There also is the flying trapeze where acrobats crisscross high above the stage with meticulous timing as they launch from platforms and swinging bars in tight choreography that ensures they never drop one another.

One holds one’s breath while watching with fingers clenched tightly to seats in fear for the athletes. Two twin-brother aerial strap artists who fly out from the stage high in the air over the audience achieve another feat of aerial prowess.

The transforming snake woman into spider lady and finally rose woman is a powerful work of art as she sits perched atop the stage singing incantations. The clown tamer is exotic cracking her whip to keep crazy clowns in line. A mad scientist, beautiful ballerina and chameleon of a convict round out this collection of eclectic spirits.

I also rave about the amazing female juggler who defies gravity and space with her dozen rhythmic tennis balls that dance over, under and inside theater props. How this young lady mastered this act is beyond me as it defies logic.

Just how high can one climb a ladder balanced solely on its two feet before toppling? You’ll be amazed at what the ladder artist achieves climbing almost to the rafters of the theater. The young Russian bar artist is another miracle as her team launches her high to perform multiple twists and somersaults before she lands safely either back on the narrow bar or shoulders of a human tower.

As if that’s not enough circus attractions, there also are high-wire artists and poetry of a hand-balancing act that is a fluid ballet using the athlete’s remarkable strength. Finally, the sand-painting oracle, an accomplished visual artist who creates her temporary works of art in blue sand. It’s a unique talent, and her artistry is one you want to capture forever in her ever-changing masterpieces.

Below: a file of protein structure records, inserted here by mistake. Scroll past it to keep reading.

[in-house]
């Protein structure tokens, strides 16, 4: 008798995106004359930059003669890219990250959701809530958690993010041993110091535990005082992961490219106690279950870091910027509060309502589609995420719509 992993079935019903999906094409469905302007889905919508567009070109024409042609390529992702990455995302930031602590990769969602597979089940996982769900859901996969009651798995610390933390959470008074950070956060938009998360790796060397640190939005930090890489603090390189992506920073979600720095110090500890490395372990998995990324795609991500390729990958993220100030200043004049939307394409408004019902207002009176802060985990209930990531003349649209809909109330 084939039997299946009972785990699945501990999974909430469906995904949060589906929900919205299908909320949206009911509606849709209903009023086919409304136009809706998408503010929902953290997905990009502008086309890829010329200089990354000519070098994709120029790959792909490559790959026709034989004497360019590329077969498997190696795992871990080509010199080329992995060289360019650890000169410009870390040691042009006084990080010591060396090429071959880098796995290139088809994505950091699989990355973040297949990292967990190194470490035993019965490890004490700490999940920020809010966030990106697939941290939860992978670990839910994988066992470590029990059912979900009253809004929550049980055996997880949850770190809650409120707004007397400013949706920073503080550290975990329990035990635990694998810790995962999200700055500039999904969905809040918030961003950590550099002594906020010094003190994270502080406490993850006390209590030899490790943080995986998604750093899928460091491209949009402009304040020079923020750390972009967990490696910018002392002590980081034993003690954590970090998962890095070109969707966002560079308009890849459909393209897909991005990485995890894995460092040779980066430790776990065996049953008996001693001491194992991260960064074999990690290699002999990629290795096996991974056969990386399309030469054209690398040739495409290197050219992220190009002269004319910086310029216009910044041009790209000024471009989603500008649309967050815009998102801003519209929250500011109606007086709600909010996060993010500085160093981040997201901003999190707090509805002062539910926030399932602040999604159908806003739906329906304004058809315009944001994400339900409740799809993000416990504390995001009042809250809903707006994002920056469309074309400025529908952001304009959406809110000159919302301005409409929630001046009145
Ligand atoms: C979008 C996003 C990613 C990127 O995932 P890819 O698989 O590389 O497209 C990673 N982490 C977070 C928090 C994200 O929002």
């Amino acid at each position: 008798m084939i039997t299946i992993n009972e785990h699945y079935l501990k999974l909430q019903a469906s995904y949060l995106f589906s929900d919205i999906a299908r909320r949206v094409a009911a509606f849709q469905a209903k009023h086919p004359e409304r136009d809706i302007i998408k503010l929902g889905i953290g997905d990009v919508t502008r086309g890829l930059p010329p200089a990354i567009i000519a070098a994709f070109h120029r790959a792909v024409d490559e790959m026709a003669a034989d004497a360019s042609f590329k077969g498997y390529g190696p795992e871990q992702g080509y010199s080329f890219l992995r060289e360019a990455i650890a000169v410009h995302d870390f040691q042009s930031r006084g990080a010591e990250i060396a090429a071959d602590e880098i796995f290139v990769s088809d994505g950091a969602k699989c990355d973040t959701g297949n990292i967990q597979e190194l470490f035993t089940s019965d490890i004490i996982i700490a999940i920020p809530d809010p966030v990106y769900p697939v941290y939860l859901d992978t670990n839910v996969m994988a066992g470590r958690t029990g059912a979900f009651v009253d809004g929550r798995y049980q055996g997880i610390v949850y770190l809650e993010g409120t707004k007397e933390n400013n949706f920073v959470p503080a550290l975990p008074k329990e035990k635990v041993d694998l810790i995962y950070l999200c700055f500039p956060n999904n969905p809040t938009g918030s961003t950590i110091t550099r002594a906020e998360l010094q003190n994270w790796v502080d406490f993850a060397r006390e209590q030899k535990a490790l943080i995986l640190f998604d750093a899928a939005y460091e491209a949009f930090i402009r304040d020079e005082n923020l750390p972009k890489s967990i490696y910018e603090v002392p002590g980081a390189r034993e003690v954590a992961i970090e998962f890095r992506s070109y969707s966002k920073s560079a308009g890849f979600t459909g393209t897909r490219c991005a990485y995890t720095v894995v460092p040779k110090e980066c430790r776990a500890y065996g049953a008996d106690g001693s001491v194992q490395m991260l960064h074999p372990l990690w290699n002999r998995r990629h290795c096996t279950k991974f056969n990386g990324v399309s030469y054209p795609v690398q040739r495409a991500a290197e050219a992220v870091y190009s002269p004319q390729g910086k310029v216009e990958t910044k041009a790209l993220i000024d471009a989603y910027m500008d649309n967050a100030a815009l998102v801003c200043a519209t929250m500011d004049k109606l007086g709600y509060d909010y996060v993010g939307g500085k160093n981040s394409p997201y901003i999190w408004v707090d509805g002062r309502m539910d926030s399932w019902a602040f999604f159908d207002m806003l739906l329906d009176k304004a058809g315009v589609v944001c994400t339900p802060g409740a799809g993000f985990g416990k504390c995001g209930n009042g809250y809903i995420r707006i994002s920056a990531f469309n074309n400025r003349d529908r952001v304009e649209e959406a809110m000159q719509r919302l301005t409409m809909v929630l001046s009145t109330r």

The costumes are circus crazy to match the unbelievable antics of its stars. The wardrobe team does 26 loads of laundry per day to maintain the life of costume pieces. That’s more than 20,000 loads since opening at Aria. The performers go through 30 pairs of false eyelashes each month — 1,260 pairs since opening.

It’s sad that such a brilliant artistic tour de force comes to an end in the name of commerce so more dollars go to the bottom line to satisfy corporate shareholders. But that’s the way of the world, right or wrong!

The small consolation for now is that Cirque is offering its guests a deal for the final nights: Buy one ticket and get the second for $29 through April 30. There’ll be tears onstage as the curtain comes down for the last time, and no amount of extraordinary “Zarkana” magic will be able to save that from happening.

Robin Leach of “Lifestyles of the Rich and Famous” fame has been a journalist for more than 50 years and has spent the past 15 years giving readers the inside scoop on Las Vegas, the world’s premier platinum playground.